Any time the 67-year-old Italian filmmaker Marco Bellocchio can get a movie released in this country, it's cause for relief. His previous stateside release, 2003's "Good Morning, Night," dramatized the kidnapping and murder of the politician Aldo Moro . His new movie, "The Wedding Director," which opens today at the Museum of Fine Arts, is nowhere near as good and dolorous, but it's just about as fanciful with its story of a noted moviemaker named Franco Elica (Sergio Castellitto ) who finds himself called upon to film other people's nuptials.
This happens almost cosmically. At his daughter's wedding, a guest beseeches Franco to join the fray of cameramen. Later, while strolling along a Sicilian beach, an admiring videographer asks how he would film the just-married couple currently fooling around in the sand. What Franco describes is a work of soft porn. Eventually, he's called upon to shoot the wedding of a prince's daughter. "Marriage is the death of love," says the prince, who's played by French star Sami Frey . Even dubbed, he's a suave bully. It helps to imagine the menacing Robert Blake character in David Lynch's "Lost Highway" sent to charm school. (Incidentally, the random use of surveillance cameras triggers flashes of Lynch's movies; they account for only some of this movie's conscious and semi-conscious cinematic references.)
The prince's offer is more of a demand, since he threatens to corroborate some sexual harassment charges pending against Franco (garden-variety casting-couch stuff). Never mind the director's attraction to the daughter, Bona (Donatella Finocchiaro ), who just happens to be the same woman who's been desperate for a part in his latest project, an adaptation of Alessandro Manzoni's great historical novel "The Betrothed." (It's her favorite book.)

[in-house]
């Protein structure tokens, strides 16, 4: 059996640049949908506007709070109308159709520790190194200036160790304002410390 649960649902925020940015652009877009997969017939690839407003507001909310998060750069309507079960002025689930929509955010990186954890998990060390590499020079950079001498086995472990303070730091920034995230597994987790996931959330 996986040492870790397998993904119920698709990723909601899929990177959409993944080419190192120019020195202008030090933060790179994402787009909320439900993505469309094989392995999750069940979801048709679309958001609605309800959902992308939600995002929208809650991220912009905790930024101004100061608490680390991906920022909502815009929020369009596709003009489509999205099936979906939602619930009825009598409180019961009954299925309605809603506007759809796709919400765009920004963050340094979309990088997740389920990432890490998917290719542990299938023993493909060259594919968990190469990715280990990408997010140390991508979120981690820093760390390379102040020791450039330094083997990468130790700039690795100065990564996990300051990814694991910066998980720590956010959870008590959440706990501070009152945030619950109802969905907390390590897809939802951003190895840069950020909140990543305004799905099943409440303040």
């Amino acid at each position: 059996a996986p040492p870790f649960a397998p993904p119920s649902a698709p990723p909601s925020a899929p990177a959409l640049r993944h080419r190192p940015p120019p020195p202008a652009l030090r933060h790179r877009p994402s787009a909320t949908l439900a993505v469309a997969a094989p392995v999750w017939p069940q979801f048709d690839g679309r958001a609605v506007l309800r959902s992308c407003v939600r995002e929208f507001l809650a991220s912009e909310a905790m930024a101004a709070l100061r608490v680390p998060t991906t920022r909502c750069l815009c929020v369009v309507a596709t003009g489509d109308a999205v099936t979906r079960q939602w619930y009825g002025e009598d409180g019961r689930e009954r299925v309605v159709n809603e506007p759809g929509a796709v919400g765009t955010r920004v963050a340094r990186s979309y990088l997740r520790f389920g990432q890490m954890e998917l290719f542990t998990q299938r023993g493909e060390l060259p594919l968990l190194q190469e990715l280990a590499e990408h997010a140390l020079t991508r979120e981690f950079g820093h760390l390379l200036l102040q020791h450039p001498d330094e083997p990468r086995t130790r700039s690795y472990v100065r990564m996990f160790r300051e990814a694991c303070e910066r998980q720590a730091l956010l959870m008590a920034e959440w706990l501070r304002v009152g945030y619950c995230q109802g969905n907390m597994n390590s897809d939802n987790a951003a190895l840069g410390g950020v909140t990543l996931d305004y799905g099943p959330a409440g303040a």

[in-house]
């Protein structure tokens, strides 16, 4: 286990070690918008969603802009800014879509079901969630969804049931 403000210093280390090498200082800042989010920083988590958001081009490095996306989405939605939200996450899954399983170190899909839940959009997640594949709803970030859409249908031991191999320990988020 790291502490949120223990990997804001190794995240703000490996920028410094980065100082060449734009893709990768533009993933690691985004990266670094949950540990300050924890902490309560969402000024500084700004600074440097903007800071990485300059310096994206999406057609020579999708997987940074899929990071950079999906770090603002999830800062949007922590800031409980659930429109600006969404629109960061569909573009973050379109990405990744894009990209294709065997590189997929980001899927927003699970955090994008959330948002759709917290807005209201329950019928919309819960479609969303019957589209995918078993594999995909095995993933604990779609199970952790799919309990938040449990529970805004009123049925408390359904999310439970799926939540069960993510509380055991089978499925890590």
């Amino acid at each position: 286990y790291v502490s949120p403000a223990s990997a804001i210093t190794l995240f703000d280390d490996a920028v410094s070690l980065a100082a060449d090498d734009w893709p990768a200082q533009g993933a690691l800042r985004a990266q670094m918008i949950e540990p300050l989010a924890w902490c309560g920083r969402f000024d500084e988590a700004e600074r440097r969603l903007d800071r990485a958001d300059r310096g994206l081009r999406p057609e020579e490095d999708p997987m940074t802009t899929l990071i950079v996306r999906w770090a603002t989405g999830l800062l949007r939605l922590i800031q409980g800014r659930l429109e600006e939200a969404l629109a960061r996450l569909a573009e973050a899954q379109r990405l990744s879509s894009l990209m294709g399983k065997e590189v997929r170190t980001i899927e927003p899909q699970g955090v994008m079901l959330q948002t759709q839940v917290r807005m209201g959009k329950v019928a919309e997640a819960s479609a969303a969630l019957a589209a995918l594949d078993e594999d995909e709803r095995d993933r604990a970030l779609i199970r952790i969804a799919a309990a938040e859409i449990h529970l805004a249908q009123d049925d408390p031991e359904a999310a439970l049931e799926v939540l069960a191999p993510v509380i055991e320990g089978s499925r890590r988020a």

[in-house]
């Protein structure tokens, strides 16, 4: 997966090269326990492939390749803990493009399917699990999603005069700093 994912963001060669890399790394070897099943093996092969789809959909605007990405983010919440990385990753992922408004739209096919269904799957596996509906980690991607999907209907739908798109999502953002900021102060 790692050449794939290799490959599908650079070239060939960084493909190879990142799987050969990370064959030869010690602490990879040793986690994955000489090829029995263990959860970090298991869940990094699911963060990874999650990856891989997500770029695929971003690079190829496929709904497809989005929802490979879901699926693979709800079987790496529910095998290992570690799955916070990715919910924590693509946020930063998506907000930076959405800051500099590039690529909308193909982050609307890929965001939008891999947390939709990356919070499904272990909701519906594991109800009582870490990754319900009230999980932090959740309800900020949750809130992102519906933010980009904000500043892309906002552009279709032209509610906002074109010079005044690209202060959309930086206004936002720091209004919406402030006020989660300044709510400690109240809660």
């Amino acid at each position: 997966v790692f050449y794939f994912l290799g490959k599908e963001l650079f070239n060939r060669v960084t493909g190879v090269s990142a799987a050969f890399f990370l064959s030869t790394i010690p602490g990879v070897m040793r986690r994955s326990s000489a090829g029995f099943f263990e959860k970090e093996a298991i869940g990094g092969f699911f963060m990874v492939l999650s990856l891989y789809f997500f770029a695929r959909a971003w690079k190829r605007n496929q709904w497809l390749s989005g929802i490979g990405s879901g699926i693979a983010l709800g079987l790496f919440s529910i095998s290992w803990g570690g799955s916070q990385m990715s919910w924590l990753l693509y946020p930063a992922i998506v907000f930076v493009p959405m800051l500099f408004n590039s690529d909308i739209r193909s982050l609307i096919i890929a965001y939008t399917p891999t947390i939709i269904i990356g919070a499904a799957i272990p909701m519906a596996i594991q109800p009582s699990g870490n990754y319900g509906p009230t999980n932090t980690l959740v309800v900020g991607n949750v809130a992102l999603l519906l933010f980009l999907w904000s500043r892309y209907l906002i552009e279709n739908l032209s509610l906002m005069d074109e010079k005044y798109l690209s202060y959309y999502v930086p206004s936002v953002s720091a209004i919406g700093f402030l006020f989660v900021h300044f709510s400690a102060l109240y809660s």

I should say "The Wedding Director" is a preposterous adventure in dubious erotica and thriller mechanics (look out for a musical score that veers between Hitchcockian attack strings and the queasy synth-scapes of 1980s schlock). Scarcely anything in "The Wedding Director" coheres. Cutaways to René Clair's short 1924 Dada fantasia "Entr'acte" only further heighten the randomness afoot.
But Bellocchio's indifference to order, logic, and character just means he has other priorities. Ostensibly light, the film maximizes Franco's pickle as absurdist comedy with loud satirical blips: What if, say, John Sayles were asked to helm bar mitzvahs? Basically, "The Wedding Director" is a vociferous plea for the bygone value of movies as simultaneous vehicles for art and politics, for movies to matter exactly in their moment. No one delivers this eulogy better than an oldster director (the terrific Gianni Cavina ) who fakes his death to win his latest picture a Donatello award.
Franco's being blackmailed into filming weddings with a camcorder is a joke that Bellocchio finds too terrifying to be funny. All the movie's real comedy comes in the opening scene at Franco's daughter's wedding, where for a few minutes Bellocchio's filmmaking, after all these years, proves steeped still in a kind of mild surrealism that's achieved through long silences, odd cutting, and jarring shifts in tone. At least three times irreverence shatters the pious mood of this wedding: The guests trample the bride's train, but does she care? Bellocchio's disdain for the Catholic Church remains in top condition.
But what does it say that this is really the only blissful passage in this picture? The rest bogs down in a dreaminess that gave "Good Morning, Night" all its thematic consequence. This new movie's breeziness sinks like a coin down a wishing well. A tale of important directors teetering on the verge of national obsolescence might hit too close to home for Bellocchio to think rationally. "Do you make art or chocolate commercials?" the prince taunts Franco. The strained art in "The Wedding Director" makes you hungry for the candy.